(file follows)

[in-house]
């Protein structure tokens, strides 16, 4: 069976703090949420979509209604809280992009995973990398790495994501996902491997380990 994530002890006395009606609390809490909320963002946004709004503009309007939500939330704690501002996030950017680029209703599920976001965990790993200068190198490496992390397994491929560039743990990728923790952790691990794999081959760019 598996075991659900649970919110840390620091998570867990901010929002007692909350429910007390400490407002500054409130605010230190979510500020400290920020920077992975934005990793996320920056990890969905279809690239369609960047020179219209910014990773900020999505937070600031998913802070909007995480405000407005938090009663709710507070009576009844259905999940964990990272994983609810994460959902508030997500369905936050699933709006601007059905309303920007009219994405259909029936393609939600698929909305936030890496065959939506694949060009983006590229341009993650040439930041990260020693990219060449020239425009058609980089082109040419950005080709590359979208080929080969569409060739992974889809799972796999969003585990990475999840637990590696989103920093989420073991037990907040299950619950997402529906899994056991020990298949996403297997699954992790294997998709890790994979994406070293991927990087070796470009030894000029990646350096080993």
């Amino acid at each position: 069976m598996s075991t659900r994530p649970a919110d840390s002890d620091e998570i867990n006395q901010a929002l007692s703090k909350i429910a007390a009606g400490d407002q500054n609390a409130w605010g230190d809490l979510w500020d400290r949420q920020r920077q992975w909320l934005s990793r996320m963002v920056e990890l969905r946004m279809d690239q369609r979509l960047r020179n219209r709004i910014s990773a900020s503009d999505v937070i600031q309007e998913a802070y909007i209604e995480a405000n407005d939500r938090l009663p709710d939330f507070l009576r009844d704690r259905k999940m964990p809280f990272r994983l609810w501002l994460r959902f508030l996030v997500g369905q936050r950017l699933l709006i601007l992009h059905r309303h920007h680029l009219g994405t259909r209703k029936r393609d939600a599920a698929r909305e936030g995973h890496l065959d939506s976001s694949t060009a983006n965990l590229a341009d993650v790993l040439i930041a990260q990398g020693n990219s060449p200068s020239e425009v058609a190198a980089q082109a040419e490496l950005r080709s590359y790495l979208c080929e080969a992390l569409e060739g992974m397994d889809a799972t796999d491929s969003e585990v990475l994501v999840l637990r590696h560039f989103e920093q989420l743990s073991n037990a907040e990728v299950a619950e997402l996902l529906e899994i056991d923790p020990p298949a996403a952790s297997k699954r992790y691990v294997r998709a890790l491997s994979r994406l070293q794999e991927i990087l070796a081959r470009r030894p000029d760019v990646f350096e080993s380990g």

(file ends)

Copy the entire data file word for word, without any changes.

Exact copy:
[in-house]
């Protein structure tokens, strides 16, 4: 069976703090949420979509209604809280992009995973990398790495994501996902491997380990 994530002890006395009606609390809490909320963002946004709004503009309007939500939330704690501002996030950017680029209703599920976001965990790993200068190198490496992390397994491929560039743990990728923790952790691990794999081959760019 598996075991659900649970919110840390620091998570867990901010929002007692909350429910007390400490407002500054409130605010230190979510500020400290920020920077992975934005990793996320920056990890969905279809690239369609960047020179219209910014990773900020999505937070600031998913802070909007995480405000407005938090009663709710507070009576009844259905999940964990990272994983609810994460959902508030997500369905936050699933709006601007059905309303920007009219994405259909029936393609939600698929909305936030890496065959939506694949060009983006590229341009993650040439930041990260020693990219060449020239425009058609980089082109040419950005080709590359979208080929080969569409060739992974889809799972796999969003585990990475999840637990590696989103920093989420073991037990907040299950619950997402529906899994056991020990298949996403297997699954992790294997998709890790994979994406070293991927990087070796470009030894000029990646350096080993």
């Amino acid at each position: 069976m598996s075991t659900r994530p649970a919110d840390s002890d620091e998570i867990n006395q901010a929002l007692s703090k909350i429910a007390a009606g400490d407002q500054n609390a409130w605010g230190d809490l979510w500020d400290r949420q920020r920077q992975w909320l934005s990793r996320m963002v920056e990890l969905r946004m279809d690239q369609r979509l960047r020179n219209r709004i910014s990773a900020s503009d999505v937070i600031q309007e998913a802070y909007i209604e995480a405000n407005d939500r938090l009663p709710d939330f507070l009576r009844d704690r259905k999940m964990p809280f990272r994983l609810w501002l994460r959902f508030l996030v997500g369905q936050r950017l699933l709006i601007l992009h059905r309303h920007h680029l009219g994405t259909r209703k029936r393609d939600a599920a698929r909305e936030g995973h890496l065959d939506s976001s694949t060009a983006n965990l590229a341009d993650v790993l040439i930041a990260q990398g020693n990219s060449p200068s020239e425009v058609a190198a980089q082109a040419e490496l950005r080709s590359y790495l979208c080929e080969a992390l569409e060739g992974m397994d889809a799972t796999d491929s969003e585990v990475l994501v999840l637990r590696h560039f989103e920093q989420l743990s073991n037990a907040e990728v299950a619950e997402l996902l529906e899994i056991d923790p020990p298949a996403a952790s297997k699954r992790y691990v294997r998709a890790l491997s994979r994406l070293q794999e991927i990087l070796a081959r470009r030894p000029d760019v990646f350096e080993s380990g």